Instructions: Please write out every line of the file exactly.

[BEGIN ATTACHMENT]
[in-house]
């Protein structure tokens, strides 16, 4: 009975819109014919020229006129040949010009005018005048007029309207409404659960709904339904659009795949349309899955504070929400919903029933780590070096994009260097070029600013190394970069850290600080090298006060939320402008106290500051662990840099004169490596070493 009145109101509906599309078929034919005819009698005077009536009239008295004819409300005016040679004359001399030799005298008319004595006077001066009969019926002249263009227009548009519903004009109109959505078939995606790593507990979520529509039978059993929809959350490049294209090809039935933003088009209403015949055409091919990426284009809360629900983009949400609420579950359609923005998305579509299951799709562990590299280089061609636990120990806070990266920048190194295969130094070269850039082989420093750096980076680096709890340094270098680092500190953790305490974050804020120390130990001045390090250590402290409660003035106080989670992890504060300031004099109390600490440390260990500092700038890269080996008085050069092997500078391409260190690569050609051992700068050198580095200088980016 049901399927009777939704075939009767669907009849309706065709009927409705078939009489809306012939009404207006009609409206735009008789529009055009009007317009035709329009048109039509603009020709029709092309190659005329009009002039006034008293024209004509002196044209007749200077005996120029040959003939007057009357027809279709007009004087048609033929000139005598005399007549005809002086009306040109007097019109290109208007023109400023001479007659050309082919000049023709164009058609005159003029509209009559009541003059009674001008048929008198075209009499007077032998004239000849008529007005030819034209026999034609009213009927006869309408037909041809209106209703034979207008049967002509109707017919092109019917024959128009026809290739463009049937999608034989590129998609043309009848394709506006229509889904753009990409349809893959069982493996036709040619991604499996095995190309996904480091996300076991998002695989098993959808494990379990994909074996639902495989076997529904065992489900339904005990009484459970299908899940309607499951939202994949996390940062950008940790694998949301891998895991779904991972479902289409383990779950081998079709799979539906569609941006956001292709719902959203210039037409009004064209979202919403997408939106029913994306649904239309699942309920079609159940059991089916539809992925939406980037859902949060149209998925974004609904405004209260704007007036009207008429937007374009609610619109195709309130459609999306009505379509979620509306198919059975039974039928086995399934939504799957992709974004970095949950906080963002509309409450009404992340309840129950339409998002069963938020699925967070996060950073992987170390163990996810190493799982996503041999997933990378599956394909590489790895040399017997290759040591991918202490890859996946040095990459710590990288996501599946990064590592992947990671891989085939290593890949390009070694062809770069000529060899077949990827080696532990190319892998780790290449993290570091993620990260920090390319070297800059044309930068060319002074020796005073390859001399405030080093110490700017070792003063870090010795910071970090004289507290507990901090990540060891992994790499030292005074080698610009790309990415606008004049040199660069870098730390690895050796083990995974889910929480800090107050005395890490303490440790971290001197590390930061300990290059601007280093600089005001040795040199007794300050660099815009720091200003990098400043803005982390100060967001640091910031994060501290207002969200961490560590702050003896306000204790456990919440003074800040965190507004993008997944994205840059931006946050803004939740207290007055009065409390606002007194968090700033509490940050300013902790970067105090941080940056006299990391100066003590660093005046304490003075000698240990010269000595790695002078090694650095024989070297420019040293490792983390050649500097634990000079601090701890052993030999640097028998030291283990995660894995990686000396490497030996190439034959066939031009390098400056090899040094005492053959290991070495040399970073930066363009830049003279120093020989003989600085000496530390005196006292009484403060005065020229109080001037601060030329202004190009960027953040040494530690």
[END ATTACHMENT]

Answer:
[in-house]
């Protein structure tokens, strides 16, 4: 009975819109014919020229006129040949010009005018005048007029309207409404659960709904339904659009795949349309899955504070929400919903029933780590070096994009260097070029600013190394970069850290600080090298006060939320402008106290500051662990840099004169490596070493 009145109101509906599309078929034919005819009698005077009536009239008295004819409300005016040679004359001399030799005298008319004595006077001066009969019926002249263009227009548009519903004009109109959505078939995606790593507990979520529509039978059993929809959350490049294209090809039935933003088009209403015949055409091919990426284009809360629900983009949400609420579950359609923005998305579509299951799709562990590299280089061609636990120990806070990266920048190194295969130094070269850039082989420093750096980076680096709890340094270098680092500190953790305490974050804020120390130990001045390090250590402290409660003035106080989670992890504060300031004099109390600490440390260990500092700038890269080996008085050069092997500078391409260190690569050609051992700068050198580095200088980016 049901399927009777939704075939009767669907009849309706065709009927409705078939009489809306012939009404207006009609409206735009008789529009055009009007317009035709329009048109039509603009020709029709092309190659005329009009002039006034008293024209004509002196044209007749200077005996120029040959003939007057009357027809279709007009004087048609033929000139005598005399007549005809002086009306040109007097019109290109208007023109400023001479007659050309082919000049023709164009058609005159003029509209009559009541003059009674001008048929008198075209009499007077032998004239000849008529007005030819034209026999034609009213009927006869309408037909041809209106209703034979207008049967002509109707017919092109019917024959128009026809290739463009049937999608034989590129998609043309009848394709506006229509889904753009990409349809893959069982493996036709040619991604499996095995190309996904480091996300076991998002695989098993959808494990379990994909074996639902495989076997529904065992489900339904005990009484459970299908899940309607499951939202994949996390940062950008940790694998949301891998895991779904991972479902289409383990779950081998079709799979539906569609941006956001292709719902959203210039037409009004064209979202919403997408939106029913994306649904239309699942309920079609159940059991089916539809992925939406980037859902949060149209998925974004609904405004209260704007007036009207008429937007374009609610619109195709309130459609999306009505379509979620509306198919059975039974039928086995399934939504799957992709974004970095949950906080963002509309409450009404992340309840129950339409998002069963938020699925967070996060950073992987170390163990996810190493799982996503041999997933990378599956394909590489790895040399017997290759040591991918202490890859996946040095990459710590990288996501599946990064590592992947990671891989085939290593890949390009070694062809770069000529060899077949990827080696532990190319892998780790290449993290570091993620990260920090390319070297800059044309930068060319002074020796005073390859001399405030080093110490700017070792003063870090010795910071970090004289507290507990901090990540060891992994790499030292005074080698610009790309990415606008004049040199660069870098730390690895050796083990995974889910929480800090107050005395890490303490440790971290001197590390930061300990290059601007280093600089005001040795040199007794300050660099815009720091200003990098400043803005982390100060967001640091910031994060501290207002969200961490560590702050003896306000204790456990919440003074800040965190507004993008997944994205840059931006946050803004939740207290007055009065409390606002007194968090700033509490940050300013902790970067105090941080940056006299990391100066003590660093005046304490003075000698240990010269000595790695002078090694650095024989070297420019040293490792983390050649500097634990000079601090701890052993030999640097028998030291283990995660894995990686000396490497030996190439034959066939031009390098400056090899040094005492053959290991070495040399970073930066363009830049003279120093020989003989600085000496530390005196006292009484403060005065020229109080001037601060030329202004190009960027953040040494530690």